Pumpkins, gourds and other autumnal objects give your container the right spin that will take you through Thanksgiving. After that you can replace them with red bows, glittery ornaments and whatever else you discover when you dig into your holiday decorations. Come January, just remove the obvious holiday trinkets and go for a fresh, wintery look built around pinecones, and greenery, or whatever might be blooming in the more southern states. Add an ornamental birdhouse or some ceramic animals for some whimsy.

Another detail that adds drama is lighting. You can tuck a spotlight into the arrangement, or place one where it will illuminate the area at dusk. A string of lights is another possibility, wrapped around the sticks, wound around the container, or nestled in the foliage.

Mixing in details like these snowflakes and this ceramic bird will give 
your holiday decorations a custom look instead of something off-the-shelf.
Additional Tips

Many sticks are free!  After I gave these crepe myrtle branches 
a coat of red paint they remind me of underwater coral formations.  
When working on your container, place it on a bench or low table. You’ll do less bending and have a better view of what you’re creating.

If you’re selling your home and you’ve already decluttered as part of your homestaging, I don’t want to encourage you to stockpile decorating items.

But if you are a professional stager, a builder or real estate investor, I encourage you to schedule your décor purchases to save money. Buy decorating supplies on sale after the holidays. And look for marked down décor props during the year at places like Michaels, Target, Walmart, TJMaxx, Hobby Lobby, and home improvement centers.      

You can always spray paint ordinary decorations like wreaths, branches, leaves, pumpkins, lanterns, ornaments, bows, and even silk plants to match the season. Why not utilize silver gourds, red birdhouses and glitter-encrusted branches at Christmas, the same items that were part of your autumn arrangement?

Bows make a big difference. If you plan it right, just changing the bow to match the season and replacing a real plant with a faux plant will fast-track you to the new season.

Remember that selling your home means selling your location. Remind prospective buyers of what’s appealing about your locale. Include seashells and driftwood in your arrangement if you live by the sea, tropical flowers if you live in the South, or skis and sleds if you live where it snows.
If your effort doesn't look attention-getting enough, elevate it.
Place your container on something stable like this plant stand,
or a stool or pedestal. You'll be surprised at the impact added height makes.  

Here is the same container as my Christmas display,
now holding an autumn arrangement.  

The fall display began with a painted grapevine wreath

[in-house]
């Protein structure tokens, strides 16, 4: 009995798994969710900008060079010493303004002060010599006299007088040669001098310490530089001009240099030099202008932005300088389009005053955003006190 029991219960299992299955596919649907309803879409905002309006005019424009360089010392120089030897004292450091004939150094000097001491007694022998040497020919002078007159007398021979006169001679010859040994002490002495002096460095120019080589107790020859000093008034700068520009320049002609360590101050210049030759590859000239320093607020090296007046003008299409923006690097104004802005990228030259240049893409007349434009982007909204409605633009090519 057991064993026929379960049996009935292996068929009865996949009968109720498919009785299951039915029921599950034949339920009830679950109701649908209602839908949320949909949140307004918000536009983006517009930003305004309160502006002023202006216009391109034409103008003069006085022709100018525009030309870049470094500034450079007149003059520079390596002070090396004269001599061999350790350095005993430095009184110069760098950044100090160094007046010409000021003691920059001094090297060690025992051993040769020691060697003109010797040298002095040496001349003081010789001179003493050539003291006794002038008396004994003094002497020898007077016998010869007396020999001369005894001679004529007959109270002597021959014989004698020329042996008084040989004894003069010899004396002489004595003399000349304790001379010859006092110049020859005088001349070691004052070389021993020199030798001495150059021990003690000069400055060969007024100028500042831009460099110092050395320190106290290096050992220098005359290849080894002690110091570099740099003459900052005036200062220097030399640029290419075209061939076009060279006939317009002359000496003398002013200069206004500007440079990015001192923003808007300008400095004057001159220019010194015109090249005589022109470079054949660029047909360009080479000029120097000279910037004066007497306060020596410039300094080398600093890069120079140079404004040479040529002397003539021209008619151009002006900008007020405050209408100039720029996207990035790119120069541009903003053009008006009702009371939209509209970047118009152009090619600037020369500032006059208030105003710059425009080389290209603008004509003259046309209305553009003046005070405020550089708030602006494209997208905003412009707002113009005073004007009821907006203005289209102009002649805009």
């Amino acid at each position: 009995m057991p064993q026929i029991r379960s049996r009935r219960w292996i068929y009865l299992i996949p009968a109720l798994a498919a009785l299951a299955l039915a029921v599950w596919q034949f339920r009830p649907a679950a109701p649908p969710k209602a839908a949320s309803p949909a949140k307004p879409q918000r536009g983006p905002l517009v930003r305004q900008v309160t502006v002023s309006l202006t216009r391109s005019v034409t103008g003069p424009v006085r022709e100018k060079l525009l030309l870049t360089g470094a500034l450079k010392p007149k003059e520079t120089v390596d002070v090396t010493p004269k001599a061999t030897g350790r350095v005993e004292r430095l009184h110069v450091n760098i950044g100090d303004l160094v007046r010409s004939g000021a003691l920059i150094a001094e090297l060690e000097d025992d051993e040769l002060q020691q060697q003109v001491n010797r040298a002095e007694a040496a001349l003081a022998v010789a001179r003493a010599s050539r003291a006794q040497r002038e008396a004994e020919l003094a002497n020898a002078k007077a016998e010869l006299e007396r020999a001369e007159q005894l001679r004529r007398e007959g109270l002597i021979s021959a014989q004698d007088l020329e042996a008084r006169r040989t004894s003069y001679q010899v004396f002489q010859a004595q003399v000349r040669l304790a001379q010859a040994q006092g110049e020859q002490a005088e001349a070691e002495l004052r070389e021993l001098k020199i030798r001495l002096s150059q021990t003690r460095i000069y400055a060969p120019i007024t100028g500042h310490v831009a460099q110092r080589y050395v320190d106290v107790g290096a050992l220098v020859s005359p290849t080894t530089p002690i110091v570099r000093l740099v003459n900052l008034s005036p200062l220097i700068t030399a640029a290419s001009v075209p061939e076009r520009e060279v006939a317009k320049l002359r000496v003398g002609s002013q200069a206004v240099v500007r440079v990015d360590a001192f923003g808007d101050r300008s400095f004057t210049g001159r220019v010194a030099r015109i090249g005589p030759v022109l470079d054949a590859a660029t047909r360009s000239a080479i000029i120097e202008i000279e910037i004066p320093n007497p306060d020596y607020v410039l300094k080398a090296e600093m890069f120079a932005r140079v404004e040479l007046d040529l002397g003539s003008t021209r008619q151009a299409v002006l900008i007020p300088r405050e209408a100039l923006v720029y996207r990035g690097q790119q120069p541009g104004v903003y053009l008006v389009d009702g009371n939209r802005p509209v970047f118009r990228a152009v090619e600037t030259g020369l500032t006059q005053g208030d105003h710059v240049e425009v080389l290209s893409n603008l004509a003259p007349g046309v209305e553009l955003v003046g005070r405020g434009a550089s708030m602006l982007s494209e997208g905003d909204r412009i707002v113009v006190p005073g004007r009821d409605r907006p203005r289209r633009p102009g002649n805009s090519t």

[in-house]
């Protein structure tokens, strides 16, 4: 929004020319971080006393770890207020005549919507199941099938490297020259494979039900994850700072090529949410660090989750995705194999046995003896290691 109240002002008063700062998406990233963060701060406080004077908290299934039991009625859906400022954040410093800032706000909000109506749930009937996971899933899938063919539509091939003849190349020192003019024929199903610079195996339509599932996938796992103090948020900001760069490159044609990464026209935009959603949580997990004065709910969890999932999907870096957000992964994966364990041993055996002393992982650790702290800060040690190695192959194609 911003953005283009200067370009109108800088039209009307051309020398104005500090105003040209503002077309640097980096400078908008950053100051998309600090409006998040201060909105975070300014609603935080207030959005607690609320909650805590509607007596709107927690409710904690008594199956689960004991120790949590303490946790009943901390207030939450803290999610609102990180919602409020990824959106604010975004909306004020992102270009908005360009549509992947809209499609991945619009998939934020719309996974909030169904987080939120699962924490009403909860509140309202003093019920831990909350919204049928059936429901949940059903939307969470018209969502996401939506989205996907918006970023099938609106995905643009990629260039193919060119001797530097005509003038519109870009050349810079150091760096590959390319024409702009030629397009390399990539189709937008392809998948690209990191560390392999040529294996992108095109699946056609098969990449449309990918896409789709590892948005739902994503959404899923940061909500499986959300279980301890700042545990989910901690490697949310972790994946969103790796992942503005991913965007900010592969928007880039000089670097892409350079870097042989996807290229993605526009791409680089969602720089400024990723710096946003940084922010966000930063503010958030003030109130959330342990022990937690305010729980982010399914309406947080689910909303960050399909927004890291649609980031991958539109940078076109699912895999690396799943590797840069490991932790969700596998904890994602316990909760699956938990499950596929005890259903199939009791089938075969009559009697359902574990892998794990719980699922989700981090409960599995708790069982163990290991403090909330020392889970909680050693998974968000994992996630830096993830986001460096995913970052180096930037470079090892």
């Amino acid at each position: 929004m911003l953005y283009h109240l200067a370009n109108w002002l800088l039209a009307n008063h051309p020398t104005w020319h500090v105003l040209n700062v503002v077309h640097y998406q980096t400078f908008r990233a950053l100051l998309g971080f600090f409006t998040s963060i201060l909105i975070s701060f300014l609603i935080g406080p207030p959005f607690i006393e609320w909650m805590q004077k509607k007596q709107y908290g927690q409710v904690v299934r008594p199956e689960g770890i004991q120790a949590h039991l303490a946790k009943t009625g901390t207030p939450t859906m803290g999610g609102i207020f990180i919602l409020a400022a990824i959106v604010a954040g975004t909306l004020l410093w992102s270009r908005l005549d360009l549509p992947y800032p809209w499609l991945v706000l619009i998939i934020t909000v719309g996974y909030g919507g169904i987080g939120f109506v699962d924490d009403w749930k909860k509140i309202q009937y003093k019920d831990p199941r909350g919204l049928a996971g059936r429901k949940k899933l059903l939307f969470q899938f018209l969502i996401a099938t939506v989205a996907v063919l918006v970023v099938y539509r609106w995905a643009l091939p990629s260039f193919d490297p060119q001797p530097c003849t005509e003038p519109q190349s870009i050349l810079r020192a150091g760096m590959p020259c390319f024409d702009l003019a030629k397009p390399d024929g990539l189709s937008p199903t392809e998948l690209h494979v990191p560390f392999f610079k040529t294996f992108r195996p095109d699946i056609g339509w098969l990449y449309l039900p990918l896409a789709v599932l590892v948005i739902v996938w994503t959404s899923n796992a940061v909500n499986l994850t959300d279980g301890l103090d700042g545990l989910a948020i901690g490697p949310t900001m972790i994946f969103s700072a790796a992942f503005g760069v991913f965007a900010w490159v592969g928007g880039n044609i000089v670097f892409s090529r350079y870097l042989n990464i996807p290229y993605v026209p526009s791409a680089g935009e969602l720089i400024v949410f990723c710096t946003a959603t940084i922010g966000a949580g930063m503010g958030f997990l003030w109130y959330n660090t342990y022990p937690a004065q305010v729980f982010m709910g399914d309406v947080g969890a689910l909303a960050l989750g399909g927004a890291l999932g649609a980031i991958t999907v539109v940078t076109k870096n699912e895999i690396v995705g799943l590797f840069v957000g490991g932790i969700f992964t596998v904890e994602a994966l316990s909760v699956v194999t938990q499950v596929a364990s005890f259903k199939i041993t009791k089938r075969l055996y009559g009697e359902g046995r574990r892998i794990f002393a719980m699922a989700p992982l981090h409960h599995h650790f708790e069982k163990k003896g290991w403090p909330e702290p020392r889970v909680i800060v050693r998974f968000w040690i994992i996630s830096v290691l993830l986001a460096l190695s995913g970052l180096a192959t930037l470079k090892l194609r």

and a foam wreath loosely wrapped with burlap.

The sticks providing height are willow branches from Walmart. 
The cost of about $6.50 was worth it because they're versatile props.

The pumpkin centerpiece could have just as easily been a potted mum,
cluster of gourds, or a scarecrow. I don't like scary things for homestaging.

About as scary as my homestaging gets is a scared cat. The silk flowers,
another pumpkin and a gourd are all that's needed for this easy display.

Selling a home is stressful, but you can simplify some of your homestaging tasks by following advice like this and other tips in my homestaging $5 ebooks  

Sunday, August 23, 2015

Seven Ways to Turn Off Buyers

You don't have to break the bank to make buyers love your home.
Home buyers are a picky lot.

Most of them have long wish lists, strong opinions, high expectations, and tight budgets.

Let’s just say that it’s easy for them to name deal breakers and find ways to whittle away your asking price.

Your job is to remove the hurdles to a purchase offer and a good selling price.

If you’re unsure what hurdles your home might present, scan this list of the seven big ones – the obstacles that most buyers can’t ignore, along with my suggestions for the best fixes.

1.Outdated Kitchen

Your kitchen doesn’t necessarily need all top-of-the-line stainless appliances, tile flooring, brand new cabinets, and granite counters. But it can’t have a microwave from the last century mounted over your stove, butcher block laminated counters, a carpeted floor, and no dishwasher, if you want your home to sell quickly for a price you like.

Real estate experts agree that remodeling your own home just so you can sell it doesn’t make economic sense. Making it bright and contemporary does make sense.

Here are some fixes to consider if your kitchen needs a facelift. Paint dark cabinets white. Replace obsolete appliances with new ones without changing the plumbing or floor plan. Add inexpensive but stylish cabinet hardware. Make sure the kitchen looks as roomy and functional as possible.

Remember, too, that “clean sells,” especially in kitchens.

2. Outdated Bathrooms